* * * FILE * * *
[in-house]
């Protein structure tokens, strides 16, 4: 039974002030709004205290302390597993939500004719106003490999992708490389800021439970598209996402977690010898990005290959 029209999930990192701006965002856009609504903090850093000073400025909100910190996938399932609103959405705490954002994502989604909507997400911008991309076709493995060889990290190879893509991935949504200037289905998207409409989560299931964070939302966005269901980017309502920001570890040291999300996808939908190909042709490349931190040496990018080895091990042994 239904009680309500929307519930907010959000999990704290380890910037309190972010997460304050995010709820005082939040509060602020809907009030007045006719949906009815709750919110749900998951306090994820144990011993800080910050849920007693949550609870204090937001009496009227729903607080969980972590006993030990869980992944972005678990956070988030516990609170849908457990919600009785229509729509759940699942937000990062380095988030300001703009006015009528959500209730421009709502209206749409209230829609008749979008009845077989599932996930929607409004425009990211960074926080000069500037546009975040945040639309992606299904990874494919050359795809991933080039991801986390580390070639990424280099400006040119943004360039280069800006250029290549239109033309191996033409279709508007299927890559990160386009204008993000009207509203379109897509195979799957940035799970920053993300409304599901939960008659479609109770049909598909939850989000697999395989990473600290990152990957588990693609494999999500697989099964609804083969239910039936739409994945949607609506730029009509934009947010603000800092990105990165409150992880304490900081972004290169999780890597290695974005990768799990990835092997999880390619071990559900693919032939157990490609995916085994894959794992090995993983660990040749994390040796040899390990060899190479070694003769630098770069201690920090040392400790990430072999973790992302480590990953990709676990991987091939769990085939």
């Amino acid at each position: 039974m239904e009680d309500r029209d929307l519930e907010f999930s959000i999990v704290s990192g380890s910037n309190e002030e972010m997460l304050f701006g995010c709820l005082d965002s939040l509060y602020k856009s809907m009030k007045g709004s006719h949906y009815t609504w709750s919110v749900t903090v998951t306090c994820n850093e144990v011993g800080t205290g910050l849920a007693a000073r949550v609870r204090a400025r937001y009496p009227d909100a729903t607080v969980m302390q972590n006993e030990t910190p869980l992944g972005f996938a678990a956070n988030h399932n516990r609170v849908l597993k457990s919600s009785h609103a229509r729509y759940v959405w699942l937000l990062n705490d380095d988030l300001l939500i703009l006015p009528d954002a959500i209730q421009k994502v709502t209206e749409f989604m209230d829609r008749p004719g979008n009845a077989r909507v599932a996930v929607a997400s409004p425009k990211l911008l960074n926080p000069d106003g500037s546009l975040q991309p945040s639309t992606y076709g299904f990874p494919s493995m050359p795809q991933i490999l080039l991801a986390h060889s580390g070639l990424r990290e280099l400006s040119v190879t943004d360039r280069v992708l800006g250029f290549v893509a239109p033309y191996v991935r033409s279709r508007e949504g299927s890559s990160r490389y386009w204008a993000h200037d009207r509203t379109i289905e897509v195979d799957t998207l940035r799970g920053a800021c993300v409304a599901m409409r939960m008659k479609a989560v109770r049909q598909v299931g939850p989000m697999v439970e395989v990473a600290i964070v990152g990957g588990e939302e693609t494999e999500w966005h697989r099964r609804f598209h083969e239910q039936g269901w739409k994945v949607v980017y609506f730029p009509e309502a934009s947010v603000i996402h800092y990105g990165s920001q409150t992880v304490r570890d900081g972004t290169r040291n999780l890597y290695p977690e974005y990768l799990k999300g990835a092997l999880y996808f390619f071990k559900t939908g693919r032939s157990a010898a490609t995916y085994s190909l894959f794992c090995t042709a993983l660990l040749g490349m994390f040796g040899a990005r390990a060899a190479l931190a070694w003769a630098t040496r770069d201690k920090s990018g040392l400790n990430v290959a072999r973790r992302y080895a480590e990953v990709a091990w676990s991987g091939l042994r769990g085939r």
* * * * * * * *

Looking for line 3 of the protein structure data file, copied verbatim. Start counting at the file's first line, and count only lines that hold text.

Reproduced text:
């Amino acid at each position: 039974m239904e009680d309500r029209d929307l519930e907010f999930s959000i999990v704290s990192g380890s910037n309190e002030e972010m997460l304050f701006g995010c709820l005082d965002s939040l509060y602020k856009s809907m009030k007045g709004s006719h949906y009815t609504w709750s919110v749900t903090v998951t306090c994820n850093e144990v011993g800080t205290g910050l849920a007693a000073r949550v609870r204090a400025r937001y009496p009227d909100a729903t607080v969980m302390q972590n006993e030990t910190p869980l992944g972005f996938a678990a956070n988030h399932n516990r609170v849908l597993k457990s919600s009785h609103a229509r729509y759940v959405w699942l937000l990062n705490d380095d988030l300001l939500i703009l006015p009528d954002a959500i209730q421009k994502v709502t209206e749409f989604m209230d829609r008749p004719g979008n009845a077989r909507v599932a996930v929607a997400s409004p425009k990211l911008l960074n926080p000069d106003g500037s546009l975040q991309p945040s639309t992606y076709g299904f990874p494919s493995m050359p795809q991933i490999l080039l991801a986390h060889s580390g070639l990424r990290e280099l400006s040119v190879t943004d360039r280069v992708l800006g250029f290549v893509a239109p033309y191996v991935r033409s279709r508007e949504g299927s890559s990160r490389y386009w204008a993000h200037d009207r509203t379109i289905e897509v195979d799957t998207l940035r799970g920053a800021c993300v409304a599901m409409r939960m008659k479609a989560v109770r049909q598909v299931g939850p989000m697999v439970e395989v990473a600290i964070v990152g990957g588990e939302e693609t494999e999500w966005h697989r099964r609804f598209h083969e239910q039936g269901w739409k994945v949607v980017y609506f730029p009509e309502a934009s947010v603000i996402h800092y990105g990165s920001q409150t992880v304490r570890d900081g972004t290169r040291n999780l890597y290695p977690e974005y990768l799990k999300g990835a092997l999880y996808f390619f071990k559900t939908g693919r032939s157990a010898a490609t995916y085994s190909l894959f794992c090995t042709a993983l660990l040749g490349m994390f040796g040899a990005r390990a060899a190479l931190a070694w003769a630098t040496r770069d201690k920090s990018g040392l400790n990430v290959a072999r973790r992302y080895a480590e990953v990709a091990w676990s991987g091939l042994r769990g085939r």